We left Zengzhou on another bullet train (top speed 302kph) and 4 1/2 hours later we were pulling in to the Shanghai train station. Everyone remembered their tickets so we could get out, and we were off to our hotel for the night – A one-night stop kinda on the outskirts of town. The following morning, we went to the hotel where we would spend the bulk of our time in Shanghai, a nice, older place called the Pacific Hotel just across the street from People’s Square (and next door to the Radisson and Madame Tussaud’s).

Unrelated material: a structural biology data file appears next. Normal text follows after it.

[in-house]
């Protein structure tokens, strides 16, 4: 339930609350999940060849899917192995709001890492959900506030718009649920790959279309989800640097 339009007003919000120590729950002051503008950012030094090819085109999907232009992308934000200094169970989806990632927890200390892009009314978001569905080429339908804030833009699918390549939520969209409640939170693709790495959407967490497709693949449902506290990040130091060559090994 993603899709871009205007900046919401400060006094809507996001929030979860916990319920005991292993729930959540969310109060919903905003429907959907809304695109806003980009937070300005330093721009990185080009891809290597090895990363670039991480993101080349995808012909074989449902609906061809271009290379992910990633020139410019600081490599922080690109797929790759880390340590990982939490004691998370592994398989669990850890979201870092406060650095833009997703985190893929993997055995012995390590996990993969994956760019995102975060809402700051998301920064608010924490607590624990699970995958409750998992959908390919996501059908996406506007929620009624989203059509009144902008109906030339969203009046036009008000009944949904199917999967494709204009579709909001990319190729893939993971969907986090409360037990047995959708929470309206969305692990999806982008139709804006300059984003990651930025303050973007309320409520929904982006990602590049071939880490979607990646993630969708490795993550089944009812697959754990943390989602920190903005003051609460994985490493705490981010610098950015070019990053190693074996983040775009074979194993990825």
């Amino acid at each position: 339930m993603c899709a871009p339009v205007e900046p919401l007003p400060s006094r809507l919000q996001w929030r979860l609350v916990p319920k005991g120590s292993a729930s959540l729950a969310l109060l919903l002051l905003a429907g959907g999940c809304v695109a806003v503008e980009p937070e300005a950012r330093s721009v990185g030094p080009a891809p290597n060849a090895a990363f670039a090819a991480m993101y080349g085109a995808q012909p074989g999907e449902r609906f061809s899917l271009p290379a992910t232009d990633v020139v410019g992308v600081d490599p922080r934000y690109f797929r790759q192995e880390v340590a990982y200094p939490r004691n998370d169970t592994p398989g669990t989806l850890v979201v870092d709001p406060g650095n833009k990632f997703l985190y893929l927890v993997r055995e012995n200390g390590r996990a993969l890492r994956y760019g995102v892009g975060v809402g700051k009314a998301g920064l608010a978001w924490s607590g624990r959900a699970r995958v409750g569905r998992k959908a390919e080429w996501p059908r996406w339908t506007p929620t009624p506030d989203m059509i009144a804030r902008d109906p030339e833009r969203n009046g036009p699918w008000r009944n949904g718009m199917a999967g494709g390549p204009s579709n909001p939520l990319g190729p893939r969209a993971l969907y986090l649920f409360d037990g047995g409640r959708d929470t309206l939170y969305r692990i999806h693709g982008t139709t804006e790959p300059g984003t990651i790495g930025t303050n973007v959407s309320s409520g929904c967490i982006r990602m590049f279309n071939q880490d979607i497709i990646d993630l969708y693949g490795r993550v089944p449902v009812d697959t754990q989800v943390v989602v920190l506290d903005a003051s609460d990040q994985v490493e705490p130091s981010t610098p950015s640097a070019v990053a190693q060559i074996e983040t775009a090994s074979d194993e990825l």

We made a quick recon trip to the theatre to get the lay of the land (and directions for how to get there the next day for load in) then headed back to the hotel. Zack and I decided to take in some local culture (we went to the movies to see Tomb Raider) before meeting up with the rest of the gang for dinner and a bit of sightseeing. We thought about cabbing it, but I suggested taking the metro so I could figure out how it worked before our trip in a few days to Disneyland. Turns out, it wasn’t hard, but a) had to remember tickets so we could get out (thanks trains!) and b) there’s security checkpoints everywhere! Here it was bag scanners before you could actually get to the subway cars. Not a problem! We all passed through with flying colors and made it across the river to see one of the symbols of modern Shanghai – the Pearl Tower. Aga-Boom had been here back in 2015 (before my or Zack’s time) and Iryna said the view from the tower was amazing. She also said they were there at sunset on a clear day so could see the city, see the sun go down and then see the lights. Unfortunately for us, we were there on a rainy evening and so couldn’t justify the $35 or so US it would cost to go up and see fog-colored lights.